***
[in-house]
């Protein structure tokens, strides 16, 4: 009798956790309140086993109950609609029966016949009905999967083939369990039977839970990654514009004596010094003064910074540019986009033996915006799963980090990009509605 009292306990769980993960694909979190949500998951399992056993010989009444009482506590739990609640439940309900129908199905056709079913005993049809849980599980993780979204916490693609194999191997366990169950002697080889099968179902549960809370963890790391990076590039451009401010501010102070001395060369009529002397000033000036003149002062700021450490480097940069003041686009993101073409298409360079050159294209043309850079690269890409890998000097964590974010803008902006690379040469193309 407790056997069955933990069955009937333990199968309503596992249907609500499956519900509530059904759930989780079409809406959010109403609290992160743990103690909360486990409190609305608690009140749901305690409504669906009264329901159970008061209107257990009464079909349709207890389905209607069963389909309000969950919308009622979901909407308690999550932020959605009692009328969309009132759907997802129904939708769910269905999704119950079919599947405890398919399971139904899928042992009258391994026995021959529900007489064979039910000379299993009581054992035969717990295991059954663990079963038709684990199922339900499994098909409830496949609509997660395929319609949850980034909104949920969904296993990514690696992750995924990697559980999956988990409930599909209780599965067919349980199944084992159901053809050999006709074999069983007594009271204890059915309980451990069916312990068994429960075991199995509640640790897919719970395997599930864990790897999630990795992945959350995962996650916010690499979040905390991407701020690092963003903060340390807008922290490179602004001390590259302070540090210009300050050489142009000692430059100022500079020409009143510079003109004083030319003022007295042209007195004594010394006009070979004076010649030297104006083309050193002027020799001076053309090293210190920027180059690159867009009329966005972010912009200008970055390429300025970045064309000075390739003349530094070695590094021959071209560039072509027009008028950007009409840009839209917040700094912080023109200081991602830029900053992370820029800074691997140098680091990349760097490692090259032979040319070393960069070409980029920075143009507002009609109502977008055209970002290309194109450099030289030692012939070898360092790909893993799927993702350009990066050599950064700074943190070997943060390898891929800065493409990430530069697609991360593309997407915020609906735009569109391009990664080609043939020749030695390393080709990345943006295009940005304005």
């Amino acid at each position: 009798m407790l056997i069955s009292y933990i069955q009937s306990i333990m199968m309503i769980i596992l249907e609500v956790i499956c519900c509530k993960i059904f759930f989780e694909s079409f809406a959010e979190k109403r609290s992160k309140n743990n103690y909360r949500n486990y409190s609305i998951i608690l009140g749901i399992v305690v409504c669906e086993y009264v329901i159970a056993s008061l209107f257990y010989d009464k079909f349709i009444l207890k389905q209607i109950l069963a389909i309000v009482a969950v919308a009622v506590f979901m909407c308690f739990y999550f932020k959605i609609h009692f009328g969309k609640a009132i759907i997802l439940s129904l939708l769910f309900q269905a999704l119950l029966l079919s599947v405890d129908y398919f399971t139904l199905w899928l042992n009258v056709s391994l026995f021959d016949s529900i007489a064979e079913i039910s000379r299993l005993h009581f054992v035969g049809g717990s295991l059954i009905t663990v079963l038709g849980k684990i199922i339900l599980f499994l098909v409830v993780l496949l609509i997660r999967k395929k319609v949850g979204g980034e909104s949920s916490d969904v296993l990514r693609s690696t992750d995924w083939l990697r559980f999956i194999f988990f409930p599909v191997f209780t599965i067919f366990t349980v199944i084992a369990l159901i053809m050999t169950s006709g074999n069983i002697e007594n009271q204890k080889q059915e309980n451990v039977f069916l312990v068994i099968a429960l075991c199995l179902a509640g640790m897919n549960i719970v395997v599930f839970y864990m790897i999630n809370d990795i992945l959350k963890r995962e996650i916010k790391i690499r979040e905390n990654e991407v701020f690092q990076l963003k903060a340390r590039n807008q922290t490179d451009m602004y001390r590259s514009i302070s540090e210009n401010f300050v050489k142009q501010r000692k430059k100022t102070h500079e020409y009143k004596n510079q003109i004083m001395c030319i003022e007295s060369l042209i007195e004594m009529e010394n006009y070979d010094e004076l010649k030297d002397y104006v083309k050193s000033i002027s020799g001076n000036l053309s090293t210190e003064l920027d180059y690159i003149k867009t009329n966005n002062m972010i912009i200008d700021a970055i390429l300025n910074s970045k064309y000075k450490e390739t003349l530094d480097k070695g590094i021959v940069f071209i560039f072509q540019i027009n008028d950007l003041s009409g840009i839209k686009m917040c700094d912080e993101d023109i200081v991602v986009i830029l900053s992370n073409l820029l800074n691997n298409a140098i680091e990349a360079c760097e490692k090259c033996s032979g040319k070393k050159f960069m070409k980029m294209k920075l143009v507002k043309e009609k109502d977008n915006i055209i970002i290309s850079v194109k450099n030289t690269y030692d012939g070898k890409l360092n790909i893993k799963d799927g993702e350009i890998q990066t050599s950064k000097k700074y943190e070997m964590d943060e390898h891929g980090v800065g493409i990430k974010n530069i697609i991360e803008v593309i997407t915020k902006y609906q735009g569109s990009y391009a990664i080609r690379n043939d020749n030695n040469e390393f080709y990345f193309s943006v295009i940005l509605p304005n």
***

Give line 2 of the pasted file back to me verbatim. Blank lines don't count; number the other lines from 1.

């Protein structure tokens, strides 16, 4: 009798956790309140086993109950609609029966016949009905999967083939369990039977839970990654514009004596010094003064910074540019986009033996915006799963980090990009509605 009292306990769980993960694909979190949500998951399992056993010989009444009482506590739990609640439940309900129908199905056709079913005993049809849980599980993780979204916490693609194999191997366990169950002697080889099968179902549960809370963890790391990076590039451009401010501010102070001395060369009529002397000033000036003149002062700021450490480097940069003041686009993101073409298409360079050159294209043309850079690269890409890998000097964590974010803008902006690379040469193309 407790056997069955933990069955009937333990199968309503596992249907609500499956519900509530059904759930989780079409809406959010109403609290992160743990103690909360486990409190609305608690009140749901305690409504669906009264329901159970008061209107257990009464079909349709207890389905209607069963389909309000969950919308009622979901909407308690999550932020959605009692009328969309009132759907997802129904939708769910269905999704119950079919599947405890398919399971139904899928042992009258391994026995021959529900007489064979039910000379299993009581054992035969717990295991059954663990079963038709684990199922339900499994098909409830496949609509997660395929319609949850980034909104949920969904296993990514690696992750995924990697559980999956988990409930599909209780599965067919349980199944084992159901053809050999006709074999069983007594009271204890059915309980451990069916312990068994429960075991199995509640640790897919719970395997599930864990790897999630990795992945959350995962996650916010690499979040905390991407701020690092963003903060340390807008922290490179602004001390590259302070540090210009300050050489142009000692430059100022500079020409009143510079003109004083030319003022007295042209007195004594010394006009070979004076010649030297104006083309050193002027020799001076053309090293210190920027180059690159867009009329966005972010912009200008970055390429300025970045064309000075390739003349530094070695590094021959071209560039072509027009008028950007009409840009839209917040700094912080023109200081991602830029900053992370820029800074691997140098680091990349760097490692090259032979040319070393960069070409980029920075143009507002009609109502977008055209970002290309194109450099030289030692012939070898360092790909893993799927993702350009990066050599950064700074943190070997943060390898891929800065493409990430530069697609991360593309997407915020609906735009569109391009990664080609043939020749030695390393080709990345943006295009940005304005």